Singapore, Incomplete: Reflections on a First World nation’s arrested political development
Written by Cherian George
Published: March 2017
As the government lays the ground for a transition to a fourth generation of leaders after the death of Lee Kuan Yew and its 2015 general election triumph, Cherian George considers the unfinished business of political liberalisation and multicultural integration. Singapore, Incomplete is a collection of personal reflections about the country’s underdeveloped political culture and structure. “Ours is a middle-aged country with a maturing economy—but a political system that treats us like children,” he argues. George calls for more open “rules of engagement” that will protect and celebrate a diversity of ideas and beliefs. He critiques Singapore’s culture of fear, the lack of political transparency, and governmental groupthink. This is his first book for a general audience since Singapore: The Air-Conditioned Nation (2000).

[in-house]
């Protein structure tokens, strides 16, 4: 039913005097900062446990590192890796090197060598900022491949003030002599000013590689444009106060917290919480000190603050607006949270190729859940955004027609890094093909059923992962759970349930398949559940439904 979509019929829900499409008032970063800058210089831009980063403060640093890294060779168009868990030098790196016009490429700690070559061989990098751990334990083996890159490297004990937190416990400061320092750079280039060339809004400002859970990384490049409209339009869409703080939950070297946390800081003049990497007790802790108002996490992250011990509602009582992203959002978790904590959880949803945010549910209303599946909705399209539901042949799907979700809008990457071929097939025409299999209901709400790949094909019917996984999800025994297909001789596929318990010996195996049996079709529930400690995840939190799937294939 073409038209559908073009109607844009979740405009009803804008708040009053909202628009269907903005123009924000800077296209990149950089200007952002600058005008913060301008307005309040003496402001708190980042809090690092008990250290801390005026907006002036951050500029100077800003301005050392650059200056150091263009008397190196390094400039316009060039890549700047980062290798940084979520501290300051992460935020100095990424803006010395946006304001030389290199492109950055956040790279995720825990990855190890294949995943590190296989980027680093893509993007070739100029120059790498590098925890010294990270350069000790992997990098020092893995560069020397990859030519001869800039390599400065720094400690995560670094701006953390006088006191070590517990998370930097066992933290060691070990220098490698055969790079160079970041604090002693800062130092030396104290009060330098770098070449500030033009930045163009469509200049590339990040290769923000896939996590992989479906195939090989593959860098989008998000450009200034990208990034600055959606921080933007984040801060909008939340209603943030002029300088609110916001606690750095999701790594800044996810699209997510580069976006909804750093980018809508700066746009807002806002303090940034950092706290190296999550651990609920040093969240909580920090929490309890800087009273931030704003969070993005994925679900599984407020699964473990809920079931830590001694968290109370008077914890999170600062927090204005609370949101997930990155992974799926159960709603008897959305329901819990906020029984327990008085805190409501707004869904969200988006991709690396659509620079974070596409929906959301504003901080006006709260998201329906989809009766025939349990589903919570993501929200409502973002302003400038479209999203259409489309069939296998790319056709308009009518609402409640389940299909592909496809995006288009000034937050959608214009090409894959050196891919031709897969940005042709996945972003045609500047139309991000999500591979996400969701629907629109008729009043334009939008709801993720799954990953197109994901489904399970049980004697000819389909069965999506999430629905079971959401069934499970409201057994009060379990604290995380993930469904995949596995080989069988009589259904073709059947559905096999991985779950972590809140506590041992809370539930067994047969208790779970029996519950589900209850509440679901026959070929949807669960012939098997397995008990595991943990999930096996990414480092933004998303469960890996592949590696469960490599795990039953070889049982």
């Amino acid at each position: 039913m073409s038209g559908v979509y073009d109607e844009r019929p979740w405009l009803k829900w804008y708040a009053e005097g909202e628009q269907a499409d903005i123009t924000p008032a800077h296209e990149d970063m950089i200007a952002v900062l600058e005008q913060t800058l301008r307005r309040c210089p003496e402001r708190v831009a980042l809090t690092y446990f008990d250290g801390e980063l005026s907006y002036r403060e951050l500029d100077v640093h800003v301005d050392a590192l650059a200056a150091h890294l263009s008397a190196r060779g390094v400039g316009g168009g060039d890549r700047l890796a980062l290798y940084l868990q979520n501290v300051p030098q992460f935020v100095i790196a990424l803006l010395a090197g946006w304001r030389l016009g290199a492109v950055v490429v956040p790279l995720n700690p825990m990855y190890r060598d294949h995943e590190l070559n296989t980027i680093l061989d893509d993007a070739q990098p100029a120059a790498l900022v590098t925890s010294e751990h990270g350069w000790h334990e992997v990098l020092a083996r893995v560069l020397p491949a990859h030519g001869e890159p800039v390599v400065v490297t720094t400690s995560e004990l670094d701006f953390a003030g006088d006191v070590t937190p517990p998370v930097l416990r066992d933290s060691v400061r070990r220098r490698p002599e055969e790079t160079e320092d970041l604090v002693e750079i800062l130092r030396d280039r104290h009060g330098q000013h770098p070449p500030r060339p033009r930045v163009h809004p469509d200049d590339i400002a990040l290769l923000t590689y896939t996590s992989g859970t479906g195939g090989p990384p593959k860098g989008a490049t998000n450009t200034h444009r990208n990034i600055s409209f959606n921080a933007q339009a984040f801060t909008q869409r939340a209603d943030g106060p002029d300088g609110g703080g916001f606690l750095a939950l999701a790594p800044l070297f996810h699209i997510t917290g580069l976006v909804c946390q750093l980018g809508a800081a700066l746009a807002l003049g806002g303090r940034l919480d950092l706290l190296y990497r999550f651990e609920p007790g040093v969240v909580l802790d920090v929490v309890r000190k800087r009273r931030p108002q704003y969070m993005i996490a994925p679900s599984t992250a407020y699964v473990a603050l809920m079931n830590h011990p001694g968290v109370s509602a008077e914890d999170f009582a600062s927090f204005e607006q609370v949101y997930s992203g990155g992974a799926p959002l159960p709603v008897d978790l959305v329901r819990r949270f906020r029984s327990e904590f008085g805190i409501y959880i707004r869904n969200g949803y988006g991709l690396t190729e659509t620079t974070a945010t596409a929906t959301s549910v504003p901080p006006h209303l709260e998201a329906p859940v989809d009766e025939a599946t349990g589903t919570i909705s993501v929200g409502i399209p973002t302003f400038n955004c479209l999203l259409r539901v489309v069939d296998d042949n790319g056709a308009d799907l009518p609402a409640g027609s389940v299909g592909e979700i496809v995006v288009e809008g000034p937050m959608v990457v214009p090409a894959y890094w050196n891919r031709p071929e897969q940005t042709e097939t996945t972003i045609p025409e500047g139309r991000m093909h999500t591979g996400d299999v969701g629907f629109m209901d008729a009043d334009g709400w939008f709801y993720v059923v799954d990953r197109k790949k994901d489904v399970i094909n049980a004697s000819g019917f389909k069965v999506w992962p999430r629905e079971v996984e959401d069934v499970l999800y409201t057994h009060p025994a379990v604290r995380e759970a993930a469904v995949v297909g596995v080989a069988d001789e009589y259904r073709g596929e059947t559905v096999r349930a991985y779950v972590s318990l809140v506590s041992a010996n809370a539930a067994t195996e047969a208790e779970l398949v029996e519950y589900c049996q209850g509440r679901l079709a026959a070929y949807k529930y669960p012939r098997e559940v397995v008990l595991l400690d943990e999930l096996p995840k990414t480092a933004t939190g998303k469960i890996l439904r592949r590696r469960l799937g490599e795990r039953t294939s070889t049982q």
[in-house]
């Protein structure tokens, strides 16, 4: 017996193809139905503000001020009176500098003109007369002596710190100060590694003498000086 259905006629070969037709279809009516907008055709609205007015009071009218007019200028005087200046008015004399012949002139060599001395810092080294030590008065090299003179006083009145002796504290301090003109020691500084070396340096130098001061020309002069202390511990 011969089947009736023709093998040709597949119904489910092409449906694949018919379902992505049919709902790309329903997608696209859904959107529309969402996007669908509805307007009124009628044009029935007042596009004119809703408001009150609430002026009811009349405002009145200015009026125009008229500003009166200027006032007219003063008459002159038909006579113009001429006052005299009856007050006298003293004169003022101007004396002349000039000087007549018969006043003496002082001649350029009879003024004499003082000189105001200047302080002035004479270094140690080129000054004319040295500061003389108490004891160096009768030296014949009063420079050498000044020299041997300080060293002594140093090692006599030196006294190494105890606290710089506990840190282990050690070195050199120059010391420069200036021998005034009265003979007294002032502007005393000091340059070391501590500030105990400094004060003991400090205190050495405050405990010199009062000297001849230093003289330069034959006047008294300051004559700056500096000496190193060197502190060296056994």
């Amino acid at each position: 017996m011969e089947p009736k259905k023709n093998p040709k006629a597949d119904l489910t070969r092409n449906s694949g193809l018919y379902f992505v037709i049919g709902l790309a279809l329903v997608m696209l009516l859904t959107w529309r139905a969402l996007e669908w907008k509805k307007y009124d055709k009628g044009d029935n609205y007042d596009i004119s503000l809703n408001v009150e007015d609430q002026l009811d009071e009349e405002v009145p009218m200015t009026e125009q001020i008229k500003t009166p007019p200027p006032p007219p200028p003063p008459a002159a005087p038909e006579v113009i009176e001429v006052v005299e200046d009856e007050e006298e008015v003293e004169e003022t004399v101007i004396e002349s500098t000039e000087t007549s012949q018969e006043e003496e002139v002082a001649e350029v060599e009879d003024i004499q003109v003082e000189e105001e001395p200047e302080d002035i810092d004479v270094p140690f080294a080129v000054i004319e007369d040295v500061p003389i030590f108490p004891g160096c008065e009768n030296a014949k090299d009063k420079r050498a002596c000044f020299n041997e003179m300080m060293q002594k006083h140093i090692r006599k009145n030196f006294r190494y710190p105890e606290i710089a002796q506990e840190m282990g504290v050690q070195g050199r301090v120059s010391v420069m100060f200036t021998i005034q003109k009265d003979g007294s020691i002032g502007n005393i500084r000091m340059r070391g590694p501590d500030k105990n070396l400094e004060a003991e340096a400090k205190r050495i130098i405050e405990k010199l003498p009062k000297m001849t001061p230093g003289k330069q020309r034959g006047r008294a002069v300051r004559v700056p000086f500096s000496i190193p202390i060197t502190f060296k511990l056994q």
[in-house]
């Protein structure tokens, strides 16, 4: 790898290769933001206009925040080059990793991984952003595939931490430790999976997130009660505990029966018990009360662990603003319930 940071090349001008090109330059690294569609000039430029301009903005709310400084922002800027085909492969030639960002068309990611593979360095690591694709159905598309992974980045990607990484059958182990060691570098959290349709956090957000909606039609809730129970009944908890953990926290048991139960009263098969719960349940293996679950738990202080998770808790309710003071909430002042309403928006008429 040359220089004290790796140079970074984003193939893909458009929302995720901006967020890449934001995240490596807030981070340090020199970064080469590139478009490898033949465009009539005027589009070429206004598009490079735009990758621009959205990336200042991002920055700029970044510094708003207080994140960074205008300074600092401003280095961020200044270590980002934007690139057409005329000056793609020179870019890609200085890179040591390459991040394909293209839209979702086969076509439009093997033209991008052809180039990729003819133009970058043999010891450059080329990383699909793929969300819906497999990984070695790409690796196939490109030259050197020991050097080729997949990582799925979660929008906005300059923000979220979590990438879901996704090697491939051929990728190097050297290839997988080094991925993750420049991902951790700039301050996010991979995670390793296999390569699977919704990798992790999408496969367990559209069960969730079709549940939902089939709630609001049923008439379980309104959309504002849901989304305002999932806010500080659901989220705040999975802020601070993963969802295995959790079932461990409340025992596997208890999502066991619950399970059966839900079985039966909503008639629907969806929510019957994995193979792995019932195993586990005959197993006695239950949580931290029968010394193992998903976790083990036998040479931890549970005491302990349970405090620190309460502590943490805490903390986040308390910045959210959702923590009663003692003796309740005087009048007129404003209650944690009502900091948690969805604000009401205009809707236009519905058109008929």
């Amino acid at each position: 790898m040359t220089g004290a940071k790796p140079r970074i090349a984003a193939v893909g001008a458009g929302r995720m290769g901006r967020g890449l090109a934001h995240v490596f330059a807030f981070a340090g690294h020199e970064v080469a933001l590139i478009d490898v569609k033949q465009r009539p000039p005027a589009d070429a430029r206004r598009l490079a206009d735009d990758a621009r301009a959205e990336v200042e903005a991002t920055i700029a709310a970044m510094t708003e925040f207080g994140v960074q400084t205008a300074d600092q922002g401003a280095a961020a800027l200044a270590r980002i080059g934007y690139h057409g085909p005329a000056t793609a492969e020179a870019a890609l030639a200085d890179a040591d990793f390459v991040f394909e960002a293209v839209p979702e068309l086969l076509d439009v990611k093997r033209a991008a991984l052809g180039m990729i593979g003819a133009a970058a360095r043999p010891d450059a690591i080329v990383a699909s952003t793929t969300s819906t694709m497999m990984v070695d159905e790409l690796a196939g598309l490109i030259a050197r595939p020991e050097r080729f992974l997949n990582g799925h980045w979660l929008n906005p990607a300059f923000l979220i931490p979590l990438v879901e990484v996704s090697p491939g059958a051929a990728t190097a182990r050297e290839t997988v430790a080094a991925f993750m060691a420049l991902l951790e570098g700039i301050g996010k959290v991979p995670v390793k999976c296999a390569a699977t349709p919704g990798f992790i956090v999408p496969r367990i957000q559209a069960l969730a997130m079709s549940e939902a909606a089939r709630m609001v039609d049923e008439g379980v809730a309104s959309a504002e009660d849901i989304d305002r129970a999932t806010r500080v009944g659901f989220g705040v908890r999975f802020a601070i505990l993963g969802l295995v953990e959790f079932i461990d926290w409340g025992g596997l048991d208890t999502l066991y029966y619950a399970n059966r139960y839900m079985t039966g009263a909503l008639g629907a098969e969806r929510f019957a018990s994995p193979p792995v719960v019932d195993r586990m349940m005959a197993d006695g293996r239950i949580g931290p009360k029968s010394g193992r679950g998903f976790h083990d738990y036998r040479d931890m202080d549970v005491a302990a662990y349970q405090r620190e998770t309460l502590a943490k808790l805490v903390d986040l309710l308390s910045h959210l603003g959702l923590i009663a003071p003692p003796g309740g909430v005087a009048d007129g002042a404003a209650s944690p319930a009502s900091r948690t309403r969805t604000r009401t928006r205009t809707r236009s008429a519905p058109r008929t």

About Cherian George
Cherian George is professor of media studies at the Hong Kong Baptist University School of Communication, where he also serves as the director of the Centre for Media and Communication Research. He is the author of four other books, the latest of which is Hate Spin: The Manufacture of Religious Offense and its Threat to Democracy (MIT Press, 2016). He received his Ph.D. in Communication from Stanford University. Born and raised in Singapore, he was a journalist with The Straits Times before switching to academia. He worked at Nanyang Technological University for ten years before moving to Hong Kong in 2014.
Size: 15.2cm (W) x 22.9cm (H)